>The importance of having ‘photos’ from the most difficult times imaginable…


I want to be able to make a difference in peoples lives through my photography. One calling I have is to ‘give’ my services to someone who is facing the biggest milestone in their life and who would like to remember it as a time of growth and strength.  Also to those who have been diagnosed as terminal and would like to leave to their loved one photos of strength and love. 
If you know someone in one of these situations and you feel it could be something that would resonate with them I would be grateful if you could share with them what I wish to do.

Recently I asked a dear friend Sandy who is a cancer survivor to write something for my blog. I didn’t know exactly what to tell her to write. I wanted her to share with me what it would have been like to look back had she had someone capture her in the most difficult and challenging period of her life.  

Below is what she wrote for me to share here on my blog.

Last fall I captured a friend’s father who was was diagnosed with terminal lung cancer. This friend Matt Gaddow kindly wrote his feelings below also.

Thank You Sandy, Matt and Miles xx



In 2003, I was diagnosed with aggressive breast cancer.  Diagnosed on a
Tuesday, I started chemo that Friday.  Not much time to think.  I remember
them telling me not everyone lost their hair, but most people on the course
I was taking, did.  I decided I would be one of the ones that didn’t. Ha!
They said it usually started around Day 12.  I got to Day 14.  I remember it
hurt when my hair fell out (and hurt even more when it grew back!).
Cancer was a very private experience for me.  I got through it on pure and
utter stubbornness, and by being uncharacteristically insular.  I took one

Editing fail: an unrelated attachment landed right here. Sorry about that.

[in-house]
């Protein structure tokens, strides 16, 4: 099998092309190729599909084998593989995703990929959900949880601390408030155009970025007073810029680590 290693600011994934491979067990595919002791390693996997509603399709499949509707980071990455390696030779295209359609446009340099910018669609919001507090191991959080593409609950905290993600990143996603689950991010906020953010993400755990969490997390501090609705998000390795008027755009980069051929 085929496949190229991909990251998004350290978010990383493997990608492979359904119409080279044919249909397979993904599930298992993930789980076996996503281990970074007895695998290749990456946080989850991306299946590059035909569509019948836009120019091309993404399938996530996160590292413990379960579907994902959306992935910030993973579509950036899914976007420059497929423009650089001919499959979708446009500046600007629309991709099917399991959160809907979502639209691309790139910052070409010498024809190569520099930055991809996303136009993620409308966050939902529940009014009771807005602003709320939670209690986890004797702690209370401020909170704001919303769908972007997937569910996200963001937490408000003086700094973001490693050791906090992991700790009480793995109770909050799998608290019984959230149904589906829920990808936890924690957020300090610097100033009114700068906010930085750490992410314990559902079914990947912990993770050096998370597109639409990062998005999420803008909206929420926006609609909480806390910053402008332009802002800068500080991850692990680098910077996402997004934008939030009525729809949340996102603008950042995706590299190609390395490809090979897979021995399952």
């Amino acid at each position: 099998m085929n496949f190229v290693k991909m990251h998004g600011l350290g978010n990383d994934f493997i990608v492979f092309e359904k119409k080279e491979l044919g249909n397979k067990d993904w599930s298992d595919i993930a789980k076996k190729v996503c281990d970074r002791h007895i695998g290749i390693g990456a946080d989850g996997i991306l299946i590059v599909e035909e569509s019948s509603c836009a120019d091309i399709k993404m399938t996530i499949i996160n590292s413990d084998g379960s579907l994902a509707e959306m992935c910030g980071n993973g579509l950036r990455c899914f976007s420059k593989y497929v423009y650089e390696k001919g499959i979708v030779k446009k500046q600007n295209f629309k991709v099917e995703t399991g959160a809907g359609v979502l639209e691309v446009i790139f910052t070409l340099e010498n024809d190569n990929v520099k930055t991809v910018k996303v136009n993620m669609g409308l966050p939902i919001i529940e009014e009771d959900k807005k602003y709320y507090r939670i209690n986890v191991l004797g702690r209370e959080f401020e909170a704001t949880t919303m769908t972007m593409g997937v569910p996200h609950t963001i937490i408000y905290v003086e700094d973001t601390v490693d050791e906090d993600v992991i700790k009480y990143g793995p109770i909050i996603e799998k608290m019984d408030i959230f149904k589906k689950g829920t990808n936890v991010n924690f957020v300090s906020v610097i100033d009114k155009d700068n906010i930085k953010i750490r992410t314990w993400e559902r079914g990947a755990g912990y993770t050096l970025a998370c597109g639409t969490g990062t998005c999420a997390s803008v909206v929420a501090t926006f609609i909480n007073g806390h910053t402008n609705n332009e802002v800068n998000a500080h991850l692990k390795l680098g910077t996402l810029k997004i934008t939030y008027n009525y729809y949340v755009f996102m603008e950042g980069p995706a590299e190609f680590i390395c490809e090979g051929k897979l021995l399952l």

self-timed photo of myself after I lost all my hair.  My bald self wasn’t so
bad.  It was the drawn on eyebrows that used to drive me nuts.  Now, seven
years later (yay!) I wish someone had taken a great photo of me during that
journey.  It’s a milestone, a landmark.  As such it should be honored and,
catalogued.  Jill Rosell is a dear friend of mine who takes photos from the
heart.   I wish she had been with me in Australia to capture that part of my
journey.  You don’t think of it when you’re in it.  Now, on the other side,
it’s a loss I regret.  Do yourself a favor and treat yourself to a beautiful
sitting with Jill.  It will be a light to enjoy during the darkest of times.

Sandy Henderson,
Bend, Oregon


“When I first heard the news about my Dad’s cancer diagnosis, the first
thing I thought of was having some photos done, and I immediately thought of
Jill Rosell, and her new love of photography.  Her ability to capture my
father, and our family was priceless.  I asked her to come and do a photo
shoot at our house, and we rushed to schedule something as soon as possible.
My father was a little reluctant at first, and the weather didn’t look like
it would be cooperating, but Jill urged us to keep the appointment, and at
least try and get some shots.   I’m so glad we did, as Jill managed to
bring perfect weather and lighting, and my Dad rallied to her unique
shooting style, and we ended up with a GREAT set of pictures.  As my Dad got
sicker, and we went through some tough times, those pictures were able to
remind me of the many happy times that our family had with my father.  Now
that he’s gone, I am so grateful to Jill for providing some memories of our
family that will be with us forever…

Thanks to Jill, from the Gadow family..”

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